The Supreme Court is proud it ventured into unchartered waters against the ‘holiest of holies’. Whatever remains of the next six months, gives it the oversight as the ultimate law interpreter. It tightens its grip over Executive. 

Is it venturing into changing the basic character of 1973 constitution is a matter for attorneys and jurists to see? The makers of 1973 constitution with least military inputs, were never so naïve to leave an un-exploitable gaping hole. The government in 1976 had issued a letter that tenure of all chiefs would be three years. What happened to it? 

The government despite its comedy of errors stays around to handle the crises politically. The emphasis of the Prime Minister is already on a conspiracy hatched by mafias. If so, the state machinery at its disposal must dig out these mafias and bring them to book under the law. Some critics allege that the digging must begin in near proximity.  

Yes! General Qamar Javed Bajwa surely gets a reprieve of six months. In the meanwhile the government will try framing a fail-safe amendment or addition to existing laws that satisfies a very strong opposition in the Parliament and meets the roving eye of the Supreme Court. As if it was not a nail biting finish and start, the COAS will have to endure this tribulation which will have a direct effect on his ability to lead a fighting force.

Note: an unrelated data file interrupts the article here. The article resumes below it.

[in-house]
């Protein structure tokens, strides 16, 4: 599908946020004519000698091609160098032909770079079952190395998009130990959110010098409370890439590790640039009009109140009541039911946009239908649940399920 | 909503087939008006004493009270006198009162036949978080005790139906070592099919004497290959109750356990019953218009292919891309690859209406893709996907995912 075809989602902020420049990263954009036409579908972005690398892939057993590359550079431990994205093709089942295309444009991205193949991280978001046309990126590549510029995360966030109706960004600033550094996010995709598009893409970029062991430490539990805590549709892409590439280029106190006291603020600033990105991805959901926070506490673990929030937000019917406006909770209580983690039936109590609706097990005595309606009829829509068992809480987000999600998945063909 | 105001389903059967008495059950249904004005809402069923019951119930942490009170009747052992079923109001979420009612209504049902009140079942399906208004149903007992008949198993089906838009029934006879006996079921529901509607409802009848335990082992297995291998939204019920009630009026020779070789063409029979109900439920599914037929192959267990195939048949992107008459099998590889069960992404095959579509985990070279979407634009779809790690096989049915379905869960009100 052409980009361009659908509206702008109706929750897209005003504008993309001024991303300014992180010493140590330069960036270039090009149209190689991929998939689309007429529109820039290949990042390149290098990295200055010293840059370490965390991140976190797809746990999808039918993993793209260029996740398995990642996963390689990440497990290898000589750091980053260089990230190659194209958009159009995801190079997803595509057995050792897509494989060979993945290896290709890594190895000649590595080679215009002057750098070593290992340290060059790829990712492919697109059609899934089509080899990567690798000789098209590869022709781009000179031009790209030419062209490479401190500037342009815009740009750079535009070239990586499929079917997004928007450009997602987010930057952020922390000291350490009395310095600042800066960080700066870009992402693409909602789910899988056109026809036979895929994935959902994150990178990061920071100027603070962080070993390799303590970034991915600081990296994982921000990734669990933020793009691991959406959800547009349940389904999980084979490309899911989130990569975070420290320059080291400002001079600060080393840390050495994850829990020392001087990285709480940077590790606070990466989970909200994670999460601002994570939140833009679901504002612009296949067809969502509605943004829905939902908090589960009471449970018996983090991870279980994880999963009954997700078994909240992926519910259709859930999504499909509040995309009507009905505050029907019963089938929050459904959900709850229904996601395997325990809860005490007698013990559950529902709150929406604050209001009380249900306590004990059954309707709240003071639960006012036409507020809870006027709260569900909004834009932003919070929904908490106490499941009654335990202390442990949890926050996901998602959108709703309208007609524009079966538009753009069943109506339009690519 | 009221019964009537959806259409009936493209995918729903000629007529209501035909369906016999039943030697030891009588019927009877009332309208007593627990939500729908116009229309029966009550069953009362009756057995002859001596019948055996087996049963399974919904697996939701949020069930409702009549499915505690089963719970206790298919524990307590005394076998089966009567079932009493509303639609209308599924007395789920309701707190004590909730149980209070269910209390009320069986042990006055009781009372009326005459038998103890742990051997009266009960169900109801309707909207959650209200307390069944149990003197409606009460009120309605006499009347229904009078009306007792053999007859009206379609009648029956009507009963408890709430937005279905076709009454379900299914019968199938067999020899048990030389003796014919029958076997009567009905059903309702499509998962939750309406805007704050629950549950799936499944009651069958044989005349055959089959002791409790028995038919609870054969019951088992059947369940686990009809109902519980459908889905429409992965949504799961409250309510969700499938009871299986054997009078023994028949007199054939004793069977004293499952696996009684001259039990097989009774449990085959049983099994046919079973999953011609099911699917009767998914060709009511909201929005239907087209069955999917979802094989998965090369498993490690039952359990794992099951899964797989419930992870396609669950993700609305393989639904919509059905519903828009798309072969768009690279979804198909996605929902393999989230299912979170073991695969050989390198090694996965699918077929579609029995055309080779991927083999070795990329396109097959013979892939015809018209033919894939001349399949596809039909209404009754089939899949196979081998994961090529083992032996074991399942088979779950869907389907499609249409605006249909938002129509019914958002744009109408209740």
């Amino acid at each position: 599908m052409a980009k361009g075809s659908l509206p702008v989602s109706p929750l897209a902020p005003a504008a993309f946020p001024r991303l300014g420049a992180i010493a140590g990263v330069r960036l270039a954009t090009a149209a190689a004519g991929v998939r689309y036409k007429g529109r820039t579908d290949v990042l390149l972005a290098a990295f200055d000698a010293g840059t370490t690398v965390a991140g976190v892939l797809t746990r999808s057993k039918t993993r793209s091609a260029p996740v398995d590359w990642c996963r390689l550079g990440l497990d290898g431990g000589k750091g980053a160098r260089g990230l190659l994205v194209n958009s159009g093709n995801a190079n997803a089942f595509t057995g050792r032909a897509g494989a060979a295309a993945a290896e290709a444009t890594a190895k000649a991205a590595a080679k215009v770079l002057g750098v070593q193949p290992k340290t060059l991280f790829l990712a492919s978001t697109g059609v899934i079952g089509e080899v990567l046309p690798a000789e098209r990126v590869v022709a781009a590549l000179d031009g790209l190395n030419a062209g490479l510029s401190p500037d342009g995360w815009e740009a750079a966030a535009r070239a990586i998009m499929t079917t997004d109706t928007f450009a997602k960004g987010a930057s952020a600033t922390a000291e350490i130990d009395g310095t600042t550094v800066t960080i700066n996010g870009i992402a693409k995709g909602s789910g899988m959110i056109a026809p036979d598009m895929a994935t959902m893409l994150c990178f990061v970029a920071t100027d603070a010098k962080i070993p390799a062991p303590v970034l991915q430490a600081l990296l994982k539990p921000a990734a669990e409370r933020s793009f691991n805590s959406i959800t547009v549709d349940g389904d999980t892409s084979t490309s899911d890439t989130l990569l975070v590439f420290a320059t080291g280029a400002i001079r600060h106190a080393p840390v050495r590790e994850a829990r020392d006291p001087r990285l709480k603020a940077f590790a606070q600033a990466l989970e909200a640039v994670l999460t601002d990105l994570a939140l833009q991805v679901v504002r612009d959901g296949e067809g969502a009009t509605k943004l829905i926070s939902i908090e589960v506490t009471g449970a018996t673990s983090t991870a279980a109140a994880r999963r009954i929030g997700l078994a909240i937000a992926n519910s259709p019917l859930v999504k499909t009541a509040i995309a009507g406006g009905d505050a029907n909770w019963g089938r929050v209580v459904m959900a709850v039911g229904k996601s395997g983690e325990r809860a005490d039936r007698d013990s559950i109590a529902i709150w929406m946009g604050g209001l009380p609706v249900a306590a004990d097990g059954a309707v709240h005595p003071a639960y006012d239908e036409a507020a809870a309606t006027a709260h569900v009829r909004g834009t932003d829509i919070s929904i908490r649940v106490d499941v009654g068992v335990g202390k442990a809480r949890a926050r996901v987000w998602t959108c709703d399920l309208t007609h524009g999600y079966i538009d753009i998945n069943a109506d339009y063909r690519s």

In any professional modern army, the cutting edge is not the tangibles like firepower, mobility and technology, but leadership and motivation. When courts and governments put these essential notions into question, the whole organisation suffers. Hence the only target by implication is the armed forces and it’s fighting skills. 

 The intangible force multipliers of honour, exclusivity and prestige have been compromised. These are neither enshrined in the constitution nor the law and least in regulations. These are the unwritten Code of Conduct and Customs of Service that get embedded due to ‘spirit de corps’, conventions and traditions. All these have been damaged by the recent saga and will continue for the next six months. Worse, the new laws will haunt armed forces for times to come.

Will the Prime Minister and COAS be able to gather the remains of the day?